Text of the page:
LIVONIA, MI – When Delphi Vice President and Chief Technology Officer Andrew Brown Jr. talks about the cybersecurity threat to connected and automated vehicles, he recalls a recent event hosted by the global parts supplier where hackers were invited to try their hands at breaking into a car remotely.
The big winner was a 14-year-old who spent as many dollars on parts from Radio Shack to assemble a security board overnight and hack the vehicle of an unidentified automaker.
“It was mind-blowing,” Brown tells a Center for Automotive Research conference here on automotive cybersecurity.
“All the OEMs said there was no way he should have been able to do that. That’s when the reality came upon us,” he says of the event, which Delphi will host again this year at its headquarters in Troy, MI.
But until that day some eight months ago, Brown admits the industry was skeptical over the cybersecurity threat to its products. It was considered a “Y2K scenario,” the digital meltdown scare 15 years ago that saw the U.S. alone spend $300 billion to prevent.
Now Brown warns, “We know today our systems have some vulnerability.”
Other industries know the risk is authentic. Retailers Target and Home Depot suffered hacks to customer information last year, and a report released Monday detailed how hackers have stolen up to $1 billion from banks worldwide since 2013.
The threat struck the auto industry a few weeks ago when German researchers hacked into the Connected Drive system of a BMW, prompting U.S. Sen. Edward Markey (D-MA) to call on automakers last week to adopt a rating system so shoppers could determine which models are most secure.
Markey’s bid came on the heels of a report from the television news magazine 60 Minutes, where a hacker broke into a vehicle’s communications system and gained control.
“2015 will be the year of auto cybersecurity,” says Praveen Narayanan, research manager-Automotive and Transportation at consultant Frost & Sullivan. “In the last 18 months this topic has exploded.”
Narayanan says telematics systems offer a first point of attack for hackers, and more than 14 automakers offer the option today in the U.S. But the bigger prize will be active safety systems, he claims, a sector of the industry expected to grow sixfold to $91.5 million by 2020 and open the way for automated driving.
“What all this means is more software,” Narayanan says, which will lead to more access points for hackers looking to upset vehicle systems or access owner data from smartphones connected to the car and containing items such as credit card information.
Narayanan, who speculates cybersecurity will add upwards of 5% to the cost of a vehicle, advises automakers currently working with outside firms to begin bringing protection development in-house with their Tier 1 supply partners.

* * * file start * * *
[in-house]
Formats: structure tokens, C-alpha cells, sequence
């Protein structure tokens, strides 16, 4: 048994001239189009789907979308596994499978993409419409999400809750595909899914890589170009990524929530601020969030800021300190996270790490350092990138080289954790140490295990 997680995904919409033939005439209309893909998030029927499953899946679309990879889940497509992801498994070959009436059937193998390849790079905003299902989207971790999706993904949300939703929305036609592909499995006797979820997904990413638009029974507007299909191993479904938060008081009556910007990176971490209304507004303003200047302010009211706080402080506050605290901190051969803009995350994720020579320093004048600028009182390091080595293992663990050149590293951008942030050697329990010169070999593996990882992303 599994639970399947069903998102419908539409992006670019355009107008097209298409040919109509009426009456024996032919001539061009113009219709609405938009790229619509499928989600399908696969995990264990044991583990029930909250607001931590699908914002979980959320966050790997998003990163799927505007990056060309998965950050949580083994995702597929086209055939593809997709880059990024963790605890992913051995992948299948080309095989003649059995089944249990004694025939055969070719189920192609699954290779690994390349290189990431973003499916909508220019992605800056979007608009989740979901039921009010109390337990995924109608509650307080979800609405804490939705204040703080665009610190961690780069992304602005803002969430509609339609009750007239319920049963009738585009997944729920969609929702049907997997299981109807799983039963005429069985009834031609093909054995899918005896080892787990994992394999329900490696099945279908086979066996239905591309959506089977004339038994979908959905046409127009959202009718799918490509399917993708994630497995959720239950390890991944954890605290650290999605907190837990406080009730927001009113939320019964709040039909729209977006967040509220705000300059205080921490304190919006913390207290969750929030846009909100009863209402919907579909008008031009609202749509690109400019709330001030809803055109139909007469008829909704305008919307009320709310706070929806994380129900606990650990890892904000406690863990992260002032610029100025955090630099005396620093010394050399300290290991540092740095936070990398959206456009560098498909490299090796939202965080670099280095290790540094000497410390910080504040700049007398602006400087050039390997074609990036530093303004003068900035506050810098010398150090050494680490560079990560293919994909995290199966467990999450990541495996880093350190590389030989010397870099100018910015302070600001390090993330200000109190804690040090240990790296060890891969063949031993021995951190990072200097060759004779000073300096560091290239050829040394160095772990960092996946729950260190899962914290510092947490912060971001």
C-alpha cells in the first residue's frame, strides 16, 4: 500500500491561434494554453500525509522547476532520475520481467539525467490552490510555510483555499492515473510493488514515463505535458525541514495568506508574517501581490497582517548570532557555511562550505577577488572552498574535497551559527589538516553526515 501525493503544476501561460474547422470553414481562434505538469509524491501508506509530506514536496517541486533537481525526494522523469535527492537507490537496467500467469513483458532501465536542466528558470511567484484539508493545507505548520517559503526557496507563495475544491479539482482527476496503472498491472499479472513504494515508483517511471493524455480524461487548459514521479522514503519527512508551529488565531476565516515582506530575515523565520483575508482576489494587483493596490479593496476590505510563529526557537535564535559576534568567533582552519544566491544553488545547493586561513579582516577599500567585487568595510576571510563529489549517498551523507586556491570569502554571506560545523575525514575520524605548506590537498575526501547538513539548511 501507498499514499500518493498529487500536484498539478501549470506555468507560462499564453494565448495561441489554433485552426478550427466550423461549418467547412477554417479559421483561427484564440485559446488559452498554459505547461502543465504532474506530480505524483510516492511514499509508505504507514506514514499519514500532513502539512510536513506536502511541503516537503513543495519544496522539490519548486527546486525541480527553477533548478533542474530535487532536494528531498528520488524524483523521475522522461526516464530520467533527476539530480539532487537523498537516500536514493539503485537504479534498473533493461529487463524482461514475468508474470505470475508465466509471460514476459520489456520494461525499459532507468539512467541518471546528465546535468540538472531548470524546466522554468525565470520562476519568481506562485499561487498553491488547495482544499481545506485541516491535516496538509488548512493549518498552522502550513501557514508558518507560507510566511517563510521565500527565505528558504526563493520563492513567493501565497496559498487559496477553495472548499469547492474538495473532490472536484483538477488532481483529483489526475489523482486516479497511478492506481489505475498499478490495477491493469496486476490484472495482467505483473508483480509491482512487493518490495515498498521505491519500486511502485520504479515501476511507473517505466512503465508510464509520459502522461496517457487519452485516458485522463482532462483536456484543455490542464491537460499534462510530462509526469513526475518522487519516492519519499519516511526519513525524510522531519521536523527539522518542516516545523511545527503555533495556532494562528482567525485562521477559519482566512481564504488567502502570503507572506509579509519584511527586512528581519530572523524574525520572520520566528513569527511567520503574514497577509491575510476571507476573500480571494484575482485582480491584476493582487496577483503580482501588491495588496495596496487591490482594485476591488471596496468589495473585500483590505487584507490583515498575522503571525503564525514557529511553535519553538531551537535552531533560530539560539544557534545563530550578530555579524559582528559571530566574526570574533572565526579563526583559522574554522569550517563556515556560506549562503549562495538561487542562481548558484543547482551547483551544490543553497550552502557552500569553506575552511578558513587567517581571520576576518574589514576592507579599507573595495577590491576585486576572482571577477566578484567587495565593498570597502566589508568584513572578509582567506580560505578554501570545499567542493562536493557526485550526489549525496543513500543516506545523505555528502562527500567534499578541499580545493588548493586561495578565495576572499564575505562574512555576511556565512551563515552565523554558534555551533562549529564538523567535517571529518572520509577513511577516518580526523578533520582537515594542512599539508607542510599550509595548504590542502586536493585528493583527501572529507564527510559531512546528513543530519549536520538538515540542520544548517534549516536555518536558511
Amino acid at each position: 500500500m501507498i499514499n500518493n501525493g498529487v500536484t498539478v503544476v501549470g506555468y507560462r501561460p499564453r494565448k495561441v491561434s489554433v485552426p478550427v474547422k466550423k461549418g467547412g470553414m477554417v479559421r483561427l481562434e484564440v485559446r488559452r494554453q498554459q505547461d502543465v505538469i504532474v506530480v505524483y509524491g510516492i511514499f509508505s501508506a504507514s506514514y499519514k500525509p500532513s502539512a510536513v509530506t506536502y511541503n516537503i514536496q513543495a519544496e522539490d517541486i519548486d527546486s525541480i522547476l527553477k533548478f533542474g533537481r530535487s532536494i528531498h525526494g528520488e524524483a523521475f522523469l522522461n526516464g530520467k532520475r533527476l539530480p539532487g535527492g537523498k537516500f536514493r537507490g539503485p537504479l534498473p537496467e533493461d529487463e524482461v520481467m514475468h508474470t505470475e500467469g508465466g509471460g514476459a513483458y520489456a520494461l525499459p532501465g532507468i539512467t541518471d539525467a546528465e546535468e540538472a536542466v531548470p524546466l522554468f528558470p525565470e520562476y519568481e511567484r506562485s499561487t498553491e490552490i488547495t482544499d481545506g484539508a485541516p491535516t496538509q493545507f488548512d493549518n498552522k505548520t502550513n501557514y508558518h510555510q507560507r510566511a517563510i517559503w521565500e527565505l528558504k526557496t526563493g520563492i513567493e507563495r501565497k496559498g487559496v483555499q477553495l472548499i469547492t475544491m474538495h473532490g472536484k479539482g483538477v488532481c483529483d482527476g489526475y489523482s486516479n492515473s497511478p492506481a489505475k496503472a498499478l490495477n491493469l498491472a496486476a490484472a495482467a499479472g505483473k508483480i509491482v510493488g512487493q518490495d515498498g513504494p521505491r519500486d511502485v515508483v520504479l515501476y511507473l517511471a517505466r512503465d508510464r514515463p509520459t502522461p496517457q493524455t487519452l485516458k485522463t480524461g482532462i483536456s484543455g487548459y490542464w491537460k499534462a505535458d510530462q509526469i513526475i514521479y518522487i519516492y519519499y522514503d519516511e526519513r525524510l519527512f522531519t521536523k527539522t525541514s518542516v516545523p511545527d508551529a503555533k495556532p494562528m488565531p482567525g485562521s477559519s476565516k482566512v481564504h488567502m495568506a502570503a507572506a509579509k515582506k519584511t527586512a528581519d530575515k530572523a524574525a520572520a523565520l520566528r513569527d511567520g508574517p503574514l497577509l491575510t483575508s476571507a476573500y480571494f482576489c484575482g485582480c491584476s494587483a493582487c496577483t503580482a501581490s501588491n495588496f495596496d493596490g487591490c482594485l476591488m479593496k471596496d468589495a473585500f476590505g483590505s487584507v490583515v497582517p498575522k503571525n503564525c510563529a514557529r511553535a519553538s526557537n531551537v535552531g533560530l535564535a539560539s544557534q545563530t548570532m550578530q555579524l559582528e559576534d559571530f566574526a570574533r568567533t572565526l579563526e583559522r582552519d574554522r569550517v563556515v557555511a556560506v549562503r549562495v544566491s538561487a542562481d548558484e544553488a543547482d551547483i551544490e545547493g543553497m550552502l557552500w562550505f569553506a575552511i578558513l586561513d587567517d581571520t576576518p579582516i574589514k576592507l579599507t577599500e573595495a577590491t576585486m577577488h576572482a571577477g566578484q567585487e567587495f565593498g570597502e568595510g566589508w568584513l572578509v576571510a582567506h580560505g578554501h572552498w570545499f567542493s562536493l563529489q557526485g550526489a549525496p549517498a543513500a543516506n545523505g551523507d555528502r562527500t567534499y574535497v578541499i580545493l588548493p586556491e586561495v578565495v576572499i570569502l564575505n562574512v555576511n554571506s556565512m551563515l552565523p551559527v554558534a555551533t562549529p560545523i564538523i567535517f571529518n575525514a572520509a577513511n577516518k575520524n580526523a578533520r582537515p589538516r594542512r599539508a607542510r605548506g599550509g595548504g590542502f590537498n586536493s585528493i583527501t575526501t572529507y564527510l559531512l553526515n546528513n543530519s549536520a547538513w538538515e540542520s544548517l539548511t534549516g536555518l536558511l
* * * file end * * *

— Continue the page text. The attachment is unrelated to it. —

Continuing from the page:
“It will no longer be an isolated thinking item,” he offers.
And the threat is not isolated to the car, says Anuja Sonalker, lead scientist and program manager at Battelle, a technology development specialist that worked with Delphi last year on the hacking event.
Sonalker expects the vehicle simply will become a conduit to accessing cloud-based information about bank and law-enforcement infrastructure.
“The car is a springboard to everything else,” she says.
Robust standards must be written, offers Brett Hillhouse, WW Engineering Solutions executive-Internet of Things at business-systems giant IBM. In that activity, he claims the auto industry is “a few years behind” other sectors such as aerospace and medical-device makers.
Hillhouse suggests automakers and suppliers hire more software engineers, instead of relying on electrical engineers who have “learned how to write code.”
Shawn Slusser, vice president-Automotive Business at Infineon Technologies, says the auto industry should begin hiring security architects for work in vehicle development. Engineers with security expertise also will become a hot commodity, as vehicle software content shifts from 10% today to 40% in the future, and the manufacturing floor probably demands a security chief.
“It’s not yes or no, it’s what level of security,” he tells the CAR conference, where a new attendance record was set for the think tank’s series of educational events. “It’s how much can the car afford and how much will you need to put in.”
Delphi’s Brown does not speculate how much the industry must spend on cybersecurity in the coming years, but notes today’s vehicles use 100 million lines of software code and as the automated driving space grows it will expand to 300 million.
“We cannot sit idly by and say it cannot happen on my vehicle,” he says. “We have to make sure that the safety and security systems are just that. We must understand our vulnerabilities and make sure our designs are up-to-date and we are using best practices. We want to be able to say to our customers, ‘We stand behind what we provide.’”